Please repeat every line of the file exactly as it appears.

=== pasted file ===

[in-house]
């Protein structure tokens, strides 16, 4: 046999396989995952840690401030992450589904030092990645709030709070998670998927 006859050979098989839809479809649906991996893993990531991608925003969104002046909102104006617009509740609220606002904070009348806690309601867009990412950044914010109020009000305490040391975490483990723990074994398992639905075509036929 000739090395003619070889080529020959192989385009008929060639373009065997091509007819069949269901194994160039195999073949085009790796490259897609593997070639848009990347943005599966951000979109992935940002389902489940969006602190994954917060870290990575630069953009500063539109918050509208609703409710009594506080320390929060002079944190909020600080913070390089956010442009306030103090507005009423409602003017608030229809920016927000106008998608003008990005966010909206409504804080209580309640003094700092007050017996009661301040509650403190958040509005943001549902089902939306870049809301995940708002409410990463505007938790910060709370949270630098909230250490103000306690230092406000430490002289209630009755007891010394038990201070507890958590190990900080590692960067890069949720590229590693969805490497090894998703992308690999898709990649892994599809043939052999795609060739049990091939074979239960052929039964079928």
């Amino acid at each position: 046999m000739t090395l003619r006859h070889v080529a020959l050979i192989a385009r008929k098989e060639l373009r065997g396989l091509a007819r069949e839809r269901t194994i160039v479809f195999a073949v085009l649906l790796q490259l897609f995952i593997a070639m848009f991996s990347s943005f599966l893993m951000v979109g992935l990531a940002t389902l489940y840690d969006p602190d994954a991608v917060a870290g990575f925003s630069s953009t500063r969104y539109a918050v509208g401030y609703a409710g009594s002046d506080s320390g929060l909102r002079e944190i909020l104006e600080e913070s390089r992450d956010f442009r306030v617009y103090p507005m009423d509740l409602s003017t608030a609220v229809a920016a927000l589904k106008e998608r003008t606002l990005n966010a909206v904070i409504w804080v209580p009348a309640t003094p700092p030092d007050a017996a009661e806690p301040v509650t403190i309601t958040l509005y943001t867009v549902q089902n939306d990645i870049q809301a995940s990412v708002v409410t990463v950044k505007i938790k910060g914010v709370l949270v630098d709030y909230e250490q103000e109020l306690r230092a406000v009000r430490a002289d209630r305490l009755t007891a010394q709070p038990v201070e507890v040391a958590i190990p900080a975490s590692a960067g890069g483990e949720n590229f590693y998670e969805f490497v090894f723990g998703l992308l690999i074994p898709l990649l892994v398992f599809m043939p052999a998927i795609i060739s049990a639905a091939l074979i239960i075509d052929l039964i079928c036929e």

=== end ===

[in-house]
């Protein structure tokens, strides 16, 4: 046999396989995952840690401030992450589904030092990645709030709070998670998927 006859050979098989839809479809649906991996893993990531991608925003969104002046909102104006617009509740609220606002904070009348806690309601867009990412950044914010109020009000305490040391975490483990723990074994398992639905075509036929 000739090395003619070889080529020959192989385009008929060639373009065997091509007819069949269901194994160039195999073949085009790796490259897609593997070639848009990347943005599966951000979109992935940002389902489940969006602190994954917060870290990575630069953009500063539109918050509208609703409710009594506080320390929060002079944190909020600080913070390089956010442009306030103090507005009423409602003017608030229809920016927000106008998608003008990005966010909206409504804080209580309640003094700092007050017996009661301040509650403190958040509005943001549902089902939306870049809301995940708002409410990463505007938790910060709370949270630098909230250490103000306690230092406000430490002289209630009755007891010394038990201070507890958590190990900080590692960067890069949720590229590693969805490497090894998703992308690999898709990649892994599809043939052999795609060739049990091939074979239960052929039964079928």
């Amino acid at each position: 046999m000739t090395l003619r006859h070889v080529a020959l050979i192989a385009r008929k098989e060639l373009r065997g396989l091509a007819r069949e839809r269901t194994i160039v479809f195999a073949v085009l649906l790796q490259l897609f995952i593997a070639m848009f991996s990347s943005f599966l893993m951000v979109g992935l990531a940002t389902l489940y840690d969006p602190d994954a991608v917060a870290g990575f925003s630069s953009t500063r969104y539109a918050v509208g401030y609703a409710g009594s002046d506080s320390g929060l909102r002079e944190i909020l104006e600080e913070s390089r992450d956010f442009r306030v617009y103090p507005m009423d509740l409602s003017t608030a609220v229809a920016a927000l589904k106008e998608r003008t606002l990005n966010a909206v904070i409504w804080v209580p009348a309640t003094p700092p030092d007050a017996a009661e806690p301040v509650t403190i309601t958040l509005y943001t867009v549902q089902n939306d990645i870049q809301a995940s990412v708002v409410t990463v950044k505007i938790k910060g914010v709370l949270v630098d709030y909230e250490q103000e109020l306690r230092a406000v009000r430490a002289d209630r305490l009755t007891a010394q709070p038990v201070e507890v040391a958590i190990p900080a975490s590692a960067g890069g483990e949720n590229f590693y998670e969805f490497v090894f723990g998703l992308l690999i074994p898709l990649l892994v398992f599809m043939p052999a998927i795609i060739s049990a639905a091939l074979i239960i075509d052929l039964i079928c036929e």